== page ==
Proteins in the mantle tissues were extracted (ISOGEN; Nippon Gene, Tokyo, Japan) in accordance with the manufacturer’s protocol, and were dissolved afterwards in buffer (NuPAGE LDS Sample Buffer; Life Technologies, Corp., Carlsbad, CA, USA). We carried out electrophoresis using 20 μg protein samples on pre-cast polyacrylamide gels with a linear gradient of 4 to 20% (Bio-Rad, Laboratories, Inc., Hercules, CA, USA), and transferred the separated proteins to nitrocellulose membranes. Blocking was performed overnight using 3% BSA in Tris-buffered saline with Tween (TBS-T: 25 mmol/l Tris HCl pH 7.4, 137 mmol/l NaCl, 2.7 mmol/l KCl, and 0.1% Tween-20) at 4°C. Immunodetection was performed using phosphorylated SMAD1/5/8 polyclonal antibody (#9516; Cell Signaling Technology, Danvers, MA, USA) and SMAD1/5/8 polyclonal antibody (sc-6031-R; Santa Cruz Biotechnology, Santa Cruz, CA, USA) at 1:1000 dilution in a commercial solution (Can Get Signal solution 1; Toyobo Co. Ltd, Osaka, Japan). After overnight incubation with the primary antibody at 4°C, the membrane was washed three times in TBS-T, and incubated overnight at 4°C with horseradish peroxidase (HRP)-labeled anti-rabbit antibodies (Thermo Fisher Scientific Inc., Rockford, IL, USA) that were diluted 1:2000 in a commercial solution (Can Get Signal solution 2; Toyobo,). After washing the membrane three times in TBS-T, it was incubated with a western blotting detection reagent (ECL Prime; GE Healthcare Life Sciences, Little Chalfont, Buckinghamshire UK). The enhanced chemiluminescence signals were detected with a lumino image analyzer (LAS-1000 Plus; Fuji Film, Japan). We measured these signals using ImageJ software (version 1.46.)
The Wilcoxon–Mann–Whitney test was performed using the statistical software R (version 2.7.1) to evaluate the significant differences in expression levels between the left and right parts of the mantle tissue. P<0.05 was considered significant.
In the trochophore of the sinistral mutants of L. stagnalis, dpp is expressed in the left half of the shell gland, mirroring the pattern of the dextral strain, which shows expression of dpp only in the right half of the shell (Figure 2A,E). Such asymmetrical expression patterns were seen in the veliger stage also: dpp is expressed in the mantle edge as a small spot in the right side only or the left side only in L. stagnalis (dextral strain, Figure 2B-D; sinistral strain, F-H). By contrast, dpp shows a symmetrical expression pattern in the limpet P. vulgata, with dpp being expressed circularly around the shell gland at the late trochophore stage (Figure 2I) . In the early veliger stage, dpp ceases to be expressed in the shell field and is expressed in the operculum gland (Figure 2) . However, dpp shows symmetric expression in the mantle edge again at the mid-veliger stage (Figure 2J and K).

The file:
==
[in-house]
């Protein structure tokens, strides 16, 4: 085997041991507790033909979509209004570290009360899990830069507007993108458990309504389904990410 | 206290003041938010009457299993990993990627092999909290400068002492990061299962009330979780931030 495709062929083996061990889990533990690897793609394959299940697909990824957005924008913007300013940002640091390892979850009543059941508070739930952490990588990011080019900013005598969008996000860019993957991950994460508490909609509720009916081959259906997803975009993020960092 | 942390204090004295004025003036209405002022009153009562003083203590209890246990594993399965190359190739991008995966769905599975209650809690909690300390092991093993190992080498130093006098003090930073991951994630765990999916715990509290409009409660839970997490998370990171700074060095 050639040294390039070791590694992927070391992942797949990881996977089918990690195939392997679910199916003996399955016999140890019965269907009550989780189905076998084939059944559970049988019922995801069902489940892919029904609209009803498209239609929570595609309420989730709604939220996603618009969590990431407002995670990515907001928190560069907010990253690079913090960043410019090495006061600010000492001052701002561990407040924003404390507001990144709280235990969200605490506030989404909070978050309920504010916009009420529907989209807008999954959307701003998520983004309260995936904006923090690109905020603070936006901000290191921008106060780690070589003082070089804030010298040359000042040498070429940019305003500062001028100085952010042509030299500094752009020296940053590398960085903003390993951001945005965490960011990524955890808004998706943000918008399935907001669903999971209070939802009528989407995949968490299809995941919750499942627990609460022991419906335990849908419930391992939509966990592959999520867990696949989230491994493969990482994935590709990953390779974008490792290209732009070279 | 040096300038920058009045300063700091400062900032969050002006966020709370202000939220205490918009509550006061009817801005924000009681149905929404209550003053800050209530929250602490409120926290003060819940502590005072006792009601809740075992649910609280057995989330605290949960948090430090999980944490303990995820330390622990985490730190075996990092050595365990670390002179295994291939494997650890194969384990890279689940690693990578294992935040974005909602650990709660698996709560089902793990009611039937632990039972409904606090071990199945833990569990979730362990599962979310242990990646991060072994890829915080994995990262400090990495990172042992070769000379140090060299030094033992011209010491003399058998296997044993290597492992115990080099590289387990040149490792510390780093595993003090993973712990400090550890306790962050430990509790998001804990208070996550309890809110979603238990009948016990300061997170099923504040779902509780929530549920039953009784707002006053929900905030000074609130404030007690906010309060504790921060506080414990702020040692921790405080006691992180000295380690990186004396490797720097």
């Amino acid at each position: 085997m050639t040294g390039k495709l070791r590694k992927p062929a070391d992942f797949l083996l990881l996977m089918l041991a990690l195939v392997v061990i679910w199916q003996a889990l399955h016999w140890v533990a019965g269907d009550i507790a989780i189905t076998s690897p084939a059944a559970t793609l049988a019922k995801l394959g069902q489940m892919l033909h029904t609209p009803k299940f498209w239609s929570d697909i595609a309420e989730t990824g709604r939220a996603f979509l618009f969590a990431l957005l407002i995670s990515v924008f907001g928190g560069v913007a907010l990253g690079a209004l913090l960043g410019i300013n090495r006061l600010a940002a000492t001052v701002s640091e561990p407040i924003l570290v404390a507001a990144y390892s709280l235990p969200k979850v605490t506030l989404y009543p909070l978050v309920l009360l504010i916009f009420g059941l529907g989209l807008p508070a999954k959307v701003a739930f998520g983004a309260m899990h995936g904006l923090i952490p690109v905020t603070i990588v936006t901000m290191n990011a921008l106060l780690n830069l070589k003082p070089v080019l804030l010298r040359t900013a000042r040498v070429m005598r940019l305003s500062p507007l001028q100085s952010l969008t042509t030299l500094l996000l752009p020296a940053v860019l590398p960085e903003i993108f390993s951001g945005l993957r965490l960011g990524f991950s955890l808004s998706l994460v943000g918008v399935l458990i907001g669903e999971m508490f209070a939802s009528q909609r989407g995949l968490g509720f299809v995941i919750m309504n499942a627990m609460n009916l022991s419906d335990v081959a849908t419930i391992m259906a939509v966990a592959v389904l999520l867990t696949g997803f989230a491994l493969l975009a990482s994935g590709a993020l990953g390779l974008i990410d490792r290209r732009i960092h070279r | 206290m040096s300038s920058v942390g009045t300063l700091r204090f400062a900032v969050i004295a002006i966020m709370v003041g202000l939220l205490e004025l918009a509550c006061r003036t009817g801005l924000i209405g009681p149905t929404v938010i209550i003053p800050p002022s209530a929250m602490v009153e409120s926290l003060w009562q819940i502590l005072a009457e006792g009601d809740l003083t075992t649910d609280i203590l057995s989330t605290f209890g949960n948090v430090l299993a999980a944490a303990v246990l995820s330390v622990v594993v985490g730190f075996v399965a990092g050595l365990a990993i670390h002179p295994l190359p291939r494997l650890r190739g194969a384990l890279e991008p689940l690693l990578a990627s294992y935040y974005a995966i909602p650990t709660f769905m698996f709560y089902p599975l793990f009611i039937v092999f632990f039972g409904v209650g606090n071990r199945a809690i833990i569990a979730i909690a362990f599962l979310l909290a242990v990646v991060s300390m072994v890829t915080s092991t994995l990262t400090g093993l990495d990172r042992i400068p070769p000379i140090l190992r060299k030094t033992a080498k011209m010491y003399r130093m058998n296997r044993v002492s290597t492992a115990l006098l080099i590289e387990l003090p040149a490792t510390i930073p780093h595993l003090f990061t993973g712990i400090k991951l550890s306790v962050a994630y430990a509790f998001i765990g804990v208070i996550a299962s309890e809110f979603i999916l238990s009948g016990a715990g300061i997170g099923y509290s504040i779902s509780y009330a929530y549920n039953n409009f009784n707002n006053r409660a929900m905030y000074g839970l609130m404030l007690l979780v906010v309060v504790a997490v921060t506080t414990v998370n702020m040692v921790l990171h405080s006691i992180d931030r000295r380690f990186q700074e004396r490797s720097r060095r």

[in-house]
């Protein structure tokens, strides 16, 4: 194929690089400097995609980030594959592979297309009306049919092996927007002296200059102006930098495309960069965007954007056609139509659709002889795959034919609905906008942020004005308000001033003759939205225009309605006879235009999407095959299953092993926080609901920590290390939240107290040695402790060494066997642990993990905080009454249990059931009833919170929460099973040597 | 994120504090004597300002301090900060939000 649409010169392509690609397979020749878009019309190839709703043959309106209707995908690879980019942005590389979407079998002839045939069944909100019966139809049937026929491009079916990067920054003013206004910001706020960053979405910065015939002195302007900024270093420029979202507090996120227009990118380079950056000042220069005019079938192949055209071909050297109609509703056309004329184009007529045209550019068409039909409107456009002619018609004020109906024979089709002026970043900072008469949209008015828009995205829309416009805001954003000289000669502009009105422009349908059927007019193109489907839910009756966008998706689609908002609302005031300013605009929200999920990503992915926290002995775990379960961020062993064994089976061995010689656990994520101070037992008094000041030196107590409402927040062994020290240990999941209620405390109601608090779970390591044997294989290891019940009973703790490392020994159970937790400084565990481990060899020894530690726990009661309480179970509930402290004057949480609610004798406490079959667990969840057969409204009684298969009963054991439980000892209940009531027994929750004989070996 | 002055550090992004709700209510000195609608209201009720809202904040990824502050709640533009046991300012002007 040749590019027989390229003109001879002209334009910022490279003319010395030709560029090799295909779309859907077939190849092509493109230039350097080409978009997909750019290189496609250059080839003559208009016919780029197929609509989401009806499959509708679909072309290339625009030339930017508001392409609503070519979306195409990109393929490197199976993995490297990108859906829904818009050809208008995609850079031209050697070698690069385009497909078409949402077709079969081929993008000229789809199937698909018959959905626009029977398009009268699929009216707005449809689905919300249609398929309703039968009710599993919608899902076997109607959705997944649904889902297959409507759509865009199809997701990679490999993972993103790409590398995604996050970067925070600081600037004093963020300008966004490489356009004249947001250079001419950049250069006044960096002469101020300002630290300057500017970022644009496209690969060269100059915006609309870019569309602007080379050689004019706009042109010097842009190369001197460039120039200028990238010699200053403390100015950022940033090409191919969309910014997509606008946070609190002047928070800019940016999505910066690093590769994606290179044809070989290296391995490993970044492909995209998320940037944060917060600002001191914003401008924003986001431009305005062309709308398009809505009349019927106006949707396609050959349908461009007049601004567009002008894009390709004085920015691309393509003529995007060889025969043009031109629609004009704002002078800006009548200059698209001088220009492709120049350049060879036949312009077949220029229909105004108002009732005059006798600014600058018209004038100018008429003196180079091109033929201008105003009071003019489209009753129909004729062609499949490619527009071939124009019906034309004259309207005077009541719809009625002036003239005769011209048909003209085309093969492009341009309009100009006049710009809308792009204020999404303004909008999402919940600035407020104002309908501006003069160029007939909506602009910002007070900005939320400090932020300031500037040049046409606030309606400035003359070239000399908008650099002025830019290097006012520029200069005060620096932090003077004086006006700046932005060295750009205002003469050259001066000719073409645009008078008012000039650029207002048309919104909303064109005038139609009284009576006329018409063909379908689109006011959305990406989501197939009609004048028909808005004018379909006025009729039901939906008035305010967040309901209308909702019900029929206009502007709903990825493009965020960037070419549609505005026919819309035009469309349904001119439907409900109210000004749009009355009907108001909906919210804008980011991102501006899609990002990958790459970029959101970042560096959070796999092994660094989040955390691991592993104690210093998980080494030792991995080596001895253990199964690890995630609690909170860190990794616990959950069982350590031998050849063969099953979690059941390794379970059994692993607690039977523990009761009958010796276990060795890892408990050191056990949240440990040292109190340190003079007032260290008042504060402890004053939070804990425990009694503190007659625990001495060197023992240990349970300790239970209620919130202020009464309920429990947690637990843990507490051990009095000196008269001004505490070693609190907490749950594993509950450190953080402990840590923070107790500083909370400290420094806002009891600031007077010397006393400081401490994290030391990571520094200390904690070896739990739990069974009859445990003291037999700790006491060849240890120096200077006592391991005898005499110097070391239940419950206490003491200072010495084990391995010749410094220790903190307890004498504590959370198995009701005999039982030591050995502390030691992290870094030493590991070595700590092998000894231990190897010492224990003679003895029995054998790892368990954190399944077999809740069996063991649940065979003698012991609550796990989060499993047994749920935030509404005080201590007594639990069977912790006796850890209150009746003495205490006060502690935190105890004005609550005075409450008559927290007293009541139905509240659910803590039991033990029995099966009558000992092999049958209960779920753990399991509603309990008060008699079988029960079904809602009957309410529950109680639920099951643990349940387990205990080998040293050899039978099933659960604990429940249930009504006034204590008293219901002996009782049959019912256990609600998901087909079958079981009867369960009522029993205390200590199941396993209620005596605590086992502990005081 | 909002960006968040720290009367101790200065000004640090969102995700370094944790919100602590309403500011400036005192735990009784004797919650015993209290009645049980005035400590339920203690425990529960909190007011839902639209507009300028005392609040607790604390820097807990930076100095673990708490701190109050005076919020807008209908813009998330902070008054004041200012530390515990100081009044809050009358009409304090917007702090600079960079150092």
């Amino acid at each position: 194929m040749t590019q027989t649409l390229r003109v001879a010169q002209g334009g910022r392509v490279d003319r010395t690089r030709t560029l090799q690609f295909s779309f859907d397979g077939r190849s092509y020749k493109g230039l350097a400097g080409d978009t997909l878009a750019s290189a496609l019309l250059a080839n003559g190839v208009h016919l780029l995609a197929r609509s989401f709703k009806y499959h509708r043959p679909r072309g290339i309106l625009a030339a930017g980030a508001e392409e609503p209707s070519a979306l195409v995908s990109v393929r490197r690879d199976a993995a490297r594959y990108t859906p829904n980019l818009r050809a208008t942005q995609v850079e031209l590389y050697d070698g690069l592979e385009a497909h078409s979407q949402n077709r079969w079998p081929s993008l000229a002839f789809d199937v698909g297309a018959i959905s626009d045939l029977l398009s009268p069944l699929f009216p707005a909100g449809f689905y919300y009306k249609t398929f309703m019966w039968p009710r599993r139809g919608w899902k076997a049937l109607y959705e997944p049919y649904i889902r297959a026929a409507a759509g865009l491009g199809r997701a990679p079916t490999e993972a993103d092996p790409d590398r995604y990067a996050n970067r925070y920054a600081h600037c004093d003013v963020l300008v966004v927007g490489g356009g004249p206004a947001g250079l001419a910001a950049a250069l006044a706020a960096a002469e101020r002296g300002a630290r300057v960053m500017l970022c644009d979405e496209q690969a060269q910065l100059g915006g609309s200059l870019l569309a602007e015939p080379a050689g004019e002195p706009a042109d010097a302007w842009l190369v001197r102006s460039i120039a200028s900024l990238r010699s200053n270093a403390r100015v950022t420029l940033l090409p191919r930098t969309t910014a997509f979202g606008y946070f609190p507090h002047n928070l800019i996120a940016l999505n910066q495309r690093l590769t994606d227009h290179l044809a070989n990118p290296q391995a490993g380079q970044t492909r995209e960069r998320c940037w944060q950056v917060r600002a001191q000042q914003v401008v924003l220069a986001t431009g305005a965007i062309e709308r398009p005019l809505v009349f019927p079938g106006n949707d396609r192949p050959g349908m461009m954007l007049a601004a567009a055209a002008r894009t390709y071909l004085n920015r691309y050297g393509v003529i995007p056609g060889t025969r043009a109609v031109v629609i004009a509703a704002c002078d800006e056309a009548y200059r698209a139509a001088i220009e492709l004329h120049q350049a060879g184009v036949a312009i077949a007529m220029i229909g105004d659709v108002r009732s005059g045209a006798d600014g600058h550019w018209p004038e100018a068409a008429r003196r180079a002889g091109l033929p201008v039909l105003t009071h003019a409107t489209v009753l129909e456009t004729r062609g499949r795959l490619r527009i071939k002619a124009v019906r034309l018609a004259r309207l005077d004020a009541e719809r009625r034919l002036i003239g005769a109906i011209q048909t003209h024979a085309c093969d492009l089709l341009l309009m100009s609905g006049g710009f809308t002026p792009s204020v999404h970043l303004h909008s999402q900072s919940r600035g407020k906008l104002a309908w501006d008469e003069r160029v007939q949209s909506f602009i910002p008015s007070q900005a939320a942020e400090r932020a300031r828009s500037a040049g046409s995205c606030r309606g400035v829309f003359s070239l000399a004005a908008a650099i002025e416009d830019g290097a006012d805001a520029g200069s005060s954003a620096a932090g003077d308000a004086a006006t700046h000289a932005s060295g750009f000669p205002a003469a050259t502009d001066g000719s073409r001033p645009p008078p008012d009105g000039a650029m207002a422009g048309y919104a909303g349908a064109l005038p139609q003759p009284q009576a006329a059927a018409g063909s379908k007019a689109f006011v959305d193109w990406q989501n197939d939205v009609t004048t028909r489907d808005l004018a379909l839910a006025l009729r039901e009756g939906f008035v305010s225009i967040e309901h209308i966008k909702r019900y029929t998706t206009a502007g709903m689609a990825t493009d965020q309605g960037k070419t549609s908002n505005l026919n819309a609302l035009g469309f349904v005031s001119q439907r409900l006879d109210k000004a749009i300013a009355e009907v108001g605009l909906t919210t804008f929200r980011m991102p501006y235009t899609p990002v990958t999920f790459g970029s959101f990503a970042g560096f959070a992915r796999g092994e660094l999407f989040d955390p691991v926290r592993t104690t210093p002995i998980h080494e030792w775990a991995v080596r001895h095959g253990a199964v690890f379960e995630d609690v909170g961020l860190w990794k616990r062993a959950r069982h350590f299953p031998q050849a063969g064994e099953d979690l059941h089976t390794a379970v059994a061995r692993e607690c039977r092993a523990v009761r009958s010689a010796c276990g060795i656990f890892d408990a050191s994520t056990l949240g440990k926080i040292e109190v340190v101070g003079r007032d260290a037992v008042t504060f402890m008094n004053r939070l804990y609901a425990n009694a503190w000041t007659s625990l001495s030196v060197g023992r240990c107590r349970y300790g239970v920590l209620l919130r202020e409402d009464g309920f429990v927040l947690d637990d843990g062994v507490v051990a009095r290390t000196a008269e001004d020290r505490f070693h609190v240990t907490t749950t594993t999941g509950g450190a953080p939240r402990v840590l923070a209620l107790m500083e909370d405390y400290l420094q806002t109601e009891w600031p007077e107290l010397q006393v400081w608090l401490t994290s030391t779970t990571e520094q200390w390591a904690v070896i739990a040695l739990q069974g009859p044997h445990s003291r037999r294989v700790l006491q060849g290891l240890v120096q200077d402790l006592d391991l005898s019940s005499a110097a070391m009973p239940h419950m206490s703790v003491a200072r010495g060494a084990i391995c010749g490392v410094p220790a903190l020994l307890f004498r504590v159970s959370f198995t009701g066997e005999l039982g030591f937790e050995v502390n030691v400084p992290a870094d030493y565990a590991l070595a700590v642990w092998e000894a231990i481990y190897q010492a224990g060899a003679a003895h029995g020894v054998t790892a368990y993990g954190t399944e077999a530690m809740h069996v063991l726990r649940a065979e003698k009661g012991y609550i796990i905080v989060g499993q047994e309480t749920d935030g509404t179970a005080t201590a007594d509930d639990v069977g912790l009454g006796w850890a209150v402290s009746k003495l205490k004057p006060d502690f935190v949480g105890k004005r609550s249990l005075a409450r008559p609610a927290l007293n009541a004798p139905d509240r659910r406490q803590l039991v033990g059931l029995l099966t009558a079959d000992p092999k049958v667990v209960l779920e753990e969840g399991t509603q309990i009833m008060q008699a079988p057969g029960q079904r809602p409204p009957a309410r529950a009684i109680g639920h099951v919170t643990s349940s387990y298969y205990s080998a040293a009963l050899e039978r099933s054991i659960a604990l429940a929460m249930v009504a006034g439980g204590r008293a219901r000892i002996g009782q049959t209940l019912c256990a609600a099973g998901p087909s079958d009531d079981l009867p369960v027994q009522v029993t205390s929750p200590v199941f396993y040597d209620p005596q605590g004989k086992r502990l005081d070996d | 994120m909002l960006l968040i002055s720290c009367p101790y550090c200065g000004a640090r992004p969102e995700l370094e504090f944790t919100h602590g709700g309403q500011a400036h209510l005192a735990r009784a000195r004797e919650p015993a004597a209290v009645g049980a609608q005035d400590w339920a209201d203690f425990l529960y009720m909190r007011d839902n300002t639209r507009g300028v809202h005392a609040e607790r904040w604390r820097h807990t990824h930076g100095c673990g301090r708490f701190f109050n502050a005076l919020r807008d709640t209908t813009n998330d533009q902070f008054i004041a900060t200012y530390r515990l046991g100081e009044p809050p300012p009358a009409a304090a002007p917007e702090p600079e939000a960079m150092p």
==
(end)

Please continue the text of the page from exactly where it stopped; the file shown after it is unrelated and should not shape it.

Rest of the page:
Figure 2. Expression patterns of dpp in the trochophore and veliger stages. Expression patterns of dpp in (A, E, I) the trochophore and (B–D, F-H, J-L) veliger stages of the pond snail Lymnaea stagnalis, which has a coiled shell (A-D) dextral strain; (E-H) sinistral strain) and (I-L) the limpet Patella vulgata. (A, E, I) Shell gland (dorsal) view; (B, F) anterior view; (C, G, J, K) left side view; (D, H) right side view; (K) posterior view. (A, E, I) Broken black lines indicate the shell gland, and arrowheads indicate the dpp expression. (A-D, F-H, J-K) Black lines indicate the shell. (A–H) Expression of dpp is asymmetric in the shell gland or mantle edge in late trochophore and mid-veliger sages. (I, K, L) Expression of dpp is symmetric in late trochophore and mid-veliger stages. (J) dpp is expressed in the operculum gland. An, anterior; ap, apical plate; d, dorsal; e, eye; f, foot; L, left; m, mouth; me, mantle edge; op, operculum; P, posterior; Pt, prototroch; R, right; sh, shell; shg, shell gland opening; V, ventral; ve, velum.